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The contingency theory describes aspects of leadership that apply to some situations but may not apply to other situations. This theory tries to show how certain aspects of leadership can change the leaders influence and therefore their effectiveness (Yukl, 2013). This theory began in strategic management back in the 1960’s, it remained popular through the 1960’s to the 1980’s (Collinson, Rugman, 2011 & Lawrence, Lorsch, 1967). There are task motivated leaders which perform best when the either have high or low control over situations, in contrast, relationship motivators perform best under moderate control (Fiedler 1978). This lends to the argument that a leader’s effectiveness is contingent on where this leadership takes place.
The LPC contingency model describes a leader trait called the least preferred coworker score, this score has changed many times over the years and what exactly the score means remains in question. This question of that the scores actually mean is part of the reason that the model has received criticism. Fiedler’s (1978) interpreted that LPC scores will show the leader’s motive hierarch, a leader that exhibits a high LPC score is motivated to have strong interpersonal relationships with their staff. In contrast, a leader with a low LPC is motivated by achievement of task and tends to emphasize task oriented behavior when problems arise.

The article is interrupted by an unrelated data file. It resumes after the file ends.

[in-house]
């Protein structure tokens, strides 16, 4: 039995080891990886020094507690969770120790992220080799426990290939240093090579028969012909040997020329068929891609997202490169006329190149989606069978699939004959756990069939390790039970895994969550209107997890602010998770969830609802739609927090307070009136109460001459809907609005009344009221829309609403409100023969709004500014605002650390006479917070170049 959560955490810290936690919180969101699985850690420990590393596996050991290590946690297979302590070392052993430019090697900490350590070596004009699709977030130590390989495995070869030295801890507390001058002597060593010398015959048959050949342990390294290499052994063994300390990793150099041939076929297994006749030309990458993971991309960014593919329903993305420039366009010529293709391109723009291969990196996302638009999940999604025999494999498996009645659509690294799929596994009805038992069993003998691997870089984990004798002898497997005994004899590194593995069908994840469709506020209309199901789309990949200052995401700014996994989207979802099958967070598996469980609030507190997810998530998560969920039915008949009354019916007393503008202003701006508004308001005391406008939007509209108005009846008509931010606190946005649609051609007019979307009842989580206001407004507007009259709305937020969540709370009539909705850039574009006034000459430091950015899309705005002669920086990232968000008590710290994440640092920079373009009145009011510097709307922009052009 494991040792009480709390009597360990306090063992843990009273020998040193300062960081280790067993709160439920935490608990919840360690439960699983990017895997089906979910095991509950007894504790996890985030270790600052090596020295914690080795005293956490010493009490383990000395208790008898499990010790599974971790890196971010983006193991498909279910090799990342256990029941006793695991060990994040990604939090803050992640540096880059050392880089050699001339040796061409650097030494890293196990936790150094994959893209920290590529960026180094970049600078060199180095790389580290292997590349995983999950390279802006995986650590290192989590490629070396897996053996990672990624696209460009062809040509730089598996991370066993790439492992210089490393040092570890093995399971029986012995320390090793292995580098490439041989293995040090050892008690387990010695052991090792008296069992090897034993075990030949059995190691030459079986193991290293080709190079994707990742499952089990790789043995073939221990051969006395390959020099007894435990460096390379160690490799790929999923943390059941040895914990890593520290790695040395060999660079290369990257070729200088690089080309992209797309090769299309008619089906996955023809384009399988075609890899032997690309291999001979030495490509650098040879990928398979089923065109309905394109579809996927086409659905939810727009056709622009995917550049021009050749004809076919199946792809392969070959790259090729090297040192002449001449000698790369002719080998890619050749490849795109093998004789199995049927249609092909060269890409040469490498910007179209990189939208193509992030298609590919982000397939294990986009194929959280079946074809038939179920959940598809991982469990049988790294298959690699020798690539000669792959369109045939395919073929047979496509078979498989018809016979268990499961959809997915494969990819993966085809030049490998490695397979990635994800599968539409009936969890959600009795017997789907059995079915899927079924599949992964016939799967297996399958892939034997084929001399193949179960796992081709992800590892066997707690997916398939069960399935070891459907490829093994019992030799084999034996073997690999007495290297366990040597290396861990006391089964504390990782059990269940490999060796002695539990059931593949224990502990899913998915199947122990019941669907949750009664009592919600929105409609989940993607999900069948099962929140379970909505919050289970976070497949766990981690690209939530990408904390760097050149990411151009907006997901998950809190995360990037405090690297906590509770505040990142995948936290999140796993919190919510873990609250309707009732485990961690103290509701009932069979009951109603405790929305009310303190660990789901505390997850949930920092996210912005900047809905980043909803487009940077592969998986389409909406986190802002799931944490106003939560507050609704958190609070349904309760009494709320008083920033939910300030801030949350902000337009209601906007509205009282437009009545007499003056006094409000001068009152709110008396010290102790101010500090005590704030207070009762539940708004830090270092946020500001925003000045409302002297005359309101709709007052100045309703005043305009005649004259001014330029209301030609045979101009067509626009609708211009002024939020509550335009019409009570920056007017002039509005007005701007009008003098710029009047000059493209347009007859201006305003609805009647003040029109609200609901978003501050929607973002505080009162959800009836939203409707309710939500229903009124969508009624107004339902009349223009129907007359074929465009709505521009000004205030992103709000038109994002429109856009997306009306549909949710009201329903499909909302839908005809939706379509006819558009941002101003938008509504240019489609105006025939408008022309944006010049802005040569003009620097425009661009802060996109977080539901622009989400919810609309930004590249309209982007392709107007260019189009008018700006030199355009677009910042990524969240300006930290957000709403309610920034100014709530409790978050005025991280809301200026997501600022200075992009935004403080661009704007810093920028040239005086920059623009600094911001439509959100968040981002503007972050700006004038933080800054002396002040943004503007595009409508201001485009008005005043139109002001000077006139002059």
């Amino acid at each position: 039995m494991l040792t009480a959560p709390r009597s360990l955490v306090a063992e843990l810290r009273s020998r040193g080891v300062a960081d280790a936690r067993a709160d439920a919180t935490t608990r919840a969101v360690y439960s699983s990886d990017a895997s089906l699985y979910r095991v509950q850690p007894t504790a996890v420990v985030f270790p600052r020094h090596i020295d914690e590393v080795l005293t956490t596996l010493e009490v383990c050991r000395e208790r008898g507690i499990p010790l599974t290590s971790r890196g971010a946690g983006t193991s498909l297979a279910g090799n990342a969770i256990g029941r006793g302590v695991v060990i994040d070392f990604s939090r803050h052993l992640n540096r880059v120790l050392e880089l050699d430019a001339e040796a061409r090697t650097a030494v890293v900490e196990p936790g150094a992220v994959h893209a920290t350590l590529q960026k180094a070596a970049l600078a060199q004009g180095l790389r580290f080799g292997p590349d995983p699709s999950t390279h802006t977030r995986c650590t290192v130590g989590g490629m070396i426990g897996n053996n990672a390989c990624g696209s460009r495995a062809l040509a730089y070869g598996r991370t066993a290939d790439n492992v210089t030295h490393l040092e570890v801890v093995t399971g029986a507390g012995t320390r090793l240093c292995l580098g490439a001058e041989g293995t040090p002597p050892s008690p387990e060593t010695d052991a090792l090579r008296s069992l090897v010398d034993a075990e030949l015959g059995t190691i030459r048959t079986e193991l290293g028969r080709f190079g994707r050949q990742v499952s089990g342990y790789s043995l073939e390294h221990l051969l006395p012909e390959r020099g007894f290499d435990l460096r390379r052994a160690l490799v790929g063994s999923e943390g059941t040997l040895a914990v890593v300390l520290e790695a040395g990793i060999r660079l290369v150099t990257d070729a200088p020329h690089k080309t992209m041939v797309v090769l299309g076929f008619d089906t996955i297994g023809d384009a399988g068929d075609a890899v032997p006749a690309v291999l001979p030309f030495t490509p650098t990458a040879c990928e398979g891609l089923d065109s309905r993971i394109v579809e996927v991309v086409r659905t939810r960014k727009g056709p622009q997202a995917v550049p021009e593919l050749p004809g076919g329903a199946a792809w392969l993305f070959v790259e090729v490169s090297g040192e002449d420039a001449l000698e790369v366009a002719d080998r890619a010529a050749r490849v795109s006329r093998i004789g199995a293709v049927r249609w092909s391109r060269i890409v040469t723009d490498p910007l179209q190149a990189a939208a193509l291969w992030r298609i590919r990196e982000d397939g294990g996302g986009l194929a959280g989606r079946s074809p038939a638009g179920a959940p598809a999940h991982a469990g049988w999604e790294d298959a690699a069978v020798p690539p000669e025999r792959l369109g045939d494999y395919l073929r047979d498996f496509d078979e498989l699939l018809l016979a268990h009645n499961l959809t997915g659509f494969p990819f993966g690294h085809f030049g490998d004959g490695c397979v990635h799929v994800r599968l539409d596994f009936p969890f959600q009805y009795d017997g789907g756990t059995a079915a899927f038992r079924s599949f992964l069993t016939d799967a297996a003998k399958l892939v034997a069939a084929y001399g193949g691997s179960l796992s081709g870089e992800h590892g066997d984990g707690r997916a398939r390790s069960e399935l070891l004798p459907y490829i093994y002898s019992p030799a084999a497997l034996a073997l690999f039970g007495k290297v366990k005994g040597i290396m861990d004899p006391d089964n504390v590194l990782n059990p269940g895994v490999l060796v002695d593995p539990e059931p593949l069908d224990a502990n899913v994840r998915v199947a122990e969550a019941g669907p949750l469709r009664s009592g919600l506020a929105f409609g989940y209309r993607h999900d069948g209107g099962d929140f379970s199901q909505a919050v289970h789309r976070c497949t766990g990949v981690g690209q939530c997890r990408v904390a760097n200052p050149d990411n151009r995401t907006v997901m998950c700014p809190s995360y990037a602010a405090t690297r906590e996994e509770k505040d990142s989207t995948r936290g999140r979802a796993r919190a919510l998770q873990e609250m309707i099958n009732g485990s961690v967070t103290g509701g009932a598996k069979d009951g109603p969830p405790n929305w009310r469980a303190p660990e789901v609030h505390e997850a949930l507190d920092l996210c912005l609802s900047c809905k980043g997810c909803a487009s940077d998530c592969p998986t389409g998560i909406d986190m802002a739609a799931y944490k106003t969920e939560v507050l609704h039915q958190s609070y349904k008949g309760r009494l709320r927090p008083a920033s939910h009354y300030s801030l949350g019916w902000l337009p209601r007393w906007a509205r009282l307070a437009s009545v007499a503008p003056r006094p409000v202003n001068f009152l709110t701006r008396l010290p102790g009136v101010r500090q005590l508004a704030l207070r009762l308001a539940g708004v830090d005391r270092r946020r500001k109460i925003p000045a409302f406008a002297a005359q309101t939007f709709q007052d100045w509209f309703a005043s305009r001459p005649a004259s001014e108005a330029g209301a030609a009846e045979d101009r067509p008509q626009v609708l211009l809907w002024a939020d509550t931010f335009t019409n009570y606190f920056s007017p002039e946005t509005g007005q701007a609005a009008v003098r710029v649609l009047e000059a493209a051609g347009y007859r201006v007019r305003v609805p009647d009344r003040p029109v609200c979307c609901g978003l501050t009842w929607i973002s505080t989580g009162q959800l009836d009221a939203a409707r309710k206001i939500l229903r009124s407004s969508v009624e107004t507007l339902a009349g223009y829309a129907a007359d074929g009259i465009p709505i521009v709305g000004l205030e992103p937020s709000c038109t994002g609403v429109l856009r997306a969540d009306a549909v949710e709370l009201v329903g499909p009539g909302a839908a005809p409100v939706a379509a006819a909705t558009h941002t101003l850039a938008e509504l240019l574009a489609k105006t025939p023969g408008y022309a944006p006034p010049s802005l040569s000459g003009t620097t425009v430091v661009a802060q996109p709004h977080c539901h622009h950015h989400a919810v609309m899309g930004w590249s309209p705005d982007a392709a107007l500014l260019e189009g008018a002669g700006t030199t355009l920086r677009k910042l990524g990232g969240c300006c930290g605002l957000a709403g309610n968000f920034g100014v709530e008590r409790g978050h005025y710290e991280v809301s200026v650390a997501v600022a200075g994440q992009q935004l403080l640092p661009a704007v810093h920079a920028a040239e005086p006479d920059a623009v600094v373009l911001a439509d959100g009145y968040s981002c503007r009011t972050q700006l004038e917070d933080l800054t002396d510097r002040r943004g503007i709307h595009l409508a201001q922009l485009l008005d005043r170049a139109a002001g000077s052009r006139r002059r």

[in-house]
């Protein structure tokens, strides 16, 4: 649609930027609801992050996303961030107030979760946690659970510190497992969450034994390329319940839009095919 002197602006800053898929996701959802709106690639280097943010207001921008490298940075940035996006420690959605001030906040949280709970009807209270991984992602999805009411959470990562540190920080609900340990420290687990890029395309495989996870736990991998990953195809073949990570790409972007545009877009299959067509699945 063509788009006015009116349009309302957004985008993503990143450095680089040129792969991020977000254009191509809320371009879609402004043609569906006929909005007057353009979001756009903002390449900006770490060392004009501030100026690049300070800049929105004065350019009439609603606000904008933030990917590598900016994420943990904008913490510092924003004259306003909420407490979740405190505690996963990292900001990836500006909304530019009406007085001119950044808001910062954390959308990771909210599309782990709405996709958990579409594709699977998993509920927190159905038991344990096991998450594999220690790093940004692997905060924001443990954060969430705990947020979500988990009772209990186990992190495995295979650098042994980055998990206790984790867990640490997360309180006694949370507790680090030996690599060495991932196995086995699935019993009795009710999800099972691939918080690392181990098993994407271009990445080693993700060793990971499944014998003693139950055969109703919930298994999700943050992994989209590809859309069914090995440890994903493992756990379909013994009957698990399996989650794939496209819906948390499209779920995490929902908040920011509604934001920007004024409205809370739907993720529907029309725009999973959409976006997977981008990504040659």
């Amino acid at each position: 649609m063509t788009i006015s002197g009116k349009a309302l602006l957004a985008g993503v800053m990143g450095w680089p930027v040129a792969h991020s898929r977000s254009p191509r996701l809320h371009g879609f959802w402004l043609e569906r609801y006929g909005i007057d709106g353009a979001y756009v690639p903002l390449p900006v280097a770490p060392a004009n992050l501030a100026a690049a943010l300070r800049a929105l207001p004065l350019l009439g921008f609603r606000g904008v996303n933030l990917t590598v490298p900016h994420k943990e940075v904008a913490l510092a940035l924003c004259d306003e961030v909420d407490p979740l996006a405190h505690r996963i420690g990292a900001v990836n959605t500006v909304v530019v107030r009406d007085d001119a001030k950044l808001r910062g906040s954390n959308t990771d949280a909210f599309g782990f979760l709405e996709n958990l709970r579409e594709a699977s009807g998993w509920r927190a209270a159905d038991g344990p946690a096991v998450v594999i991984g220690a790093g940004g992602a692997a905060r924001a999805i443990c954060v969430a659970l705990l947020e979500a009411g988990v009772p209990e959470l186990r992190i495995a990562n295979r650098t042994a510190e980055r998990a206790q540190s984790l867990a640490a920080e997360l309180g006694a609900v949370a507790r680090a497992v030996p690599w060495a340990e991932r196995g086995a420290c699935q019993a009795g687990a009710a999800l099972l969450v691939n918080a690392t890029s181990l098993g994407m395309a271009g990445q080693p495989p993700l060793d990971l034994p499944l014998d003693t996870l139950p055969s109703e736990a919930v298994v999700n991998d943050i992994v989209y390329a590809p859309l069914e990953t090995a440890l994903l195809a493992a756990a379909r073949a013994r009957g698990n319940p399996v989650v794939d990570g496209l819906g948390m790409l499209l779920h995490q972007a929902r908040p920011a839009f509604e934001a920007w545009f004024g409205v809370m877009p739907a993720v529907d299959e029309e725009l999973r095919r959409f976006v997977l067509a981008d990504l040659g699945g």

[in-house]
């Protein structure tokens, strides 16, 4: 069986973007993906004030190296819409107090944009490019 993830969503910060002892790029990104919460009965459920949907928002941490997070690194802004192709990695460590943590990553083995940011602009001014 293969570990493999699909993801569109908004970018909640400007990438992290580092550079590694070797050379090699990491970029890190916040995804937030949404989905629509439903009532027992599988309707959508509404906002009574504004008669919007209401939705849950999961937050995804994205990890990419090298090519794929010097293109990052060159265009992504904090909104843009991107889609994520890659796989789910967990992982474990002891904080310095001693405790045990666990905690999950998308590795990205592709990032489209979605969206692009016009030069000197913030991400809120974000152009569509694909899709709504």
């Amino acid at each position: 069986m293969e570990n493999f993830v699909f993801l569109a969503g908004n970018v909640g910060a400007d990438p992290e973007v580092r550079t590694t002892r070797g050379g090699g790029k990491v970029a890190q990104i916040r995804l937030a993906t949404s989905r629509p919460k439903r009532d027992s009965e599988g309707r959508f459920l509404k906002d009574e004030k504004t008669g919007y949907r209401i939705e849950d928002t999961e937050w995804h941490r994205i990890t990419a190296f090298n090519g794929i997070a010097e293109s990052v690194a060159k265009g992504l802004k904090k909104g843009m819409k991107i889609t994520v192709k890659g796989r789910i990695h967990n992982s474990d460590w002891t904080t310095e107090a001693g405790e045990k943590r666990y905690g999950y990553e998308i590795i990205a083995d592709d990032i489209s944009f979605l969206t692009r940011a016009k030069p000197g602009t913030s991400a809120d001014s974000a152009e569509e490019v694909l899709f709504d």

There is still a place in the workforce today, when interviewing prospective employees, the interview questions should be geared toward the employee’s ability to fit into the organization. Due to the possibility of discrimination, testing for one’s ability to do a job become less used, instead in the contingency style of organization the interview would evaluate the interviewees skill or occupational aptitude (Jablin, 1975). While this model still has a place today, it may not be able to stand on its own, it may be better suited to be used alongside some of the new leadership trends being seen today.
KARIM, S., CARROLL, T. N., & LONG, C. P. (2016). Delaying Change: Examining How Industry and Managerial Turbulence Impact Structural Realignment. Academy of Management Journal, 59(3), 791–817. https://doi-org.proxy-library.ashford.edu/10.5465/…
Yukl, G. (2013). Leadership in organizations (8th ed.). Upper Saddle River, NJ: Pearson/Prentice Hall